Job openings and labor turnover in July 2011
September 12, 2011
The number of job openings in July was 3.2 million, little changed from June.
Although the number of job openings remained below the 4.4 million openings when the recession began in December 2007, the level in July was 1.1 million openings higher than in July 2009 (the most recent trough).
In July, the hires rate (3.0 percent) and separations rate (3.0 percent) were essentially unchanged over the month.
The number of hires in July was 4.0 million, up from 3.6 million in October 2009 (the most recent trough) but below the 5.0 million hires recorded when the recession began in December 2007.
These data are from the BLS Job Openings and Labor Turnover Survey, and are seasonally adjusted. To learn more, see "Job Openings and Labor Turnover – July 2011" (HTML) (PDF), news release USDL-11-1304. The total separations figure includes voluntary quits, involuntary layoffs and discharges, and other separations, including retirements. Total separations is also referred to as turnover.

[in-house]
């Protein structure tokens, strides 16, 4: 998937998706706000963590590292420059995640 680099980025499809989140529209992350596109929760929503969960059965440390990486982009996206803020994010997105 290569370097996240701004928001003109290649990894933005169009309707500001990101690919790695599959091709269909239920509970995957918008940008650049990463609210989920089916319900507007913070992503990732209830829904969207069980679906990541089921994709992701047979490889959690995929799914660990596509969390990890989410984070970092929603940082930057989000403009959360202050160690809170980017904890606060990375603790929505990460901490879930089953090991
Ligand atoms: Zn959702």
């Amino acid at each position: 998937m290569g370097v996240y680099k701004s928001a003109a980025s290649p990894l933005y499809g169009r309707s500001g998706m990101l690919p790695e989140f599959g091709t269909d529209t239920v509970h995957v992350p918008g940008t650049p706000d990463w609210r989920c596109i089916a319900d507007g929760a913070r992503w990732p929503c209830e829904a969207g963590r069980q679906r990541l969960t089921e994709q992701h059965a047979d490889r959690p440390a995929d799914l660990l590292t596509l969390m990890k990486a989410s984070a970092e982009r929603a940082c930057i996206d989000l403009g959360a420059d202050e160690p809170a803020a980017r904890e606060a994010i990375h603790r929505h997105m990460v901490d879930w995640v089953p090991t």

Bureau of Labor Statistics, U.S. Department of Labor, The Economics Daily, Job openings and labor turnover in July 2011 on the Internet at http://www.bls.gov/opub/ted/2011/ted_20110912.htm (visited July 25, 2016).
Recent editions of Spotlight on Statistics
A look at healthcare spending, employment, pay, benefits, and prices
As one of the largest U.S. industries, healthcare is steadily growing to meet the needs of an increasing population with an increasing life expectancy. This Spotlight looks at how much people spend on healthcare, current and projected employment in the industry, employer-provided healthcare benefits, healthcare prices, and pay for workers in healthcare occupations.
Employment and Wages in Healthcare Occupations
Healthcare occupations are a significant percentage of U.S. employment. Some of the largest and highest paying occupations are in healthcare. This Spotlight examines employment and wages for healthcare occupations.
Fifty years of looking at changes in peoples lives
Longitudinal surveys help us understand long-term changes, such as how events that happened when a person was in high school affect labor market success as an adult.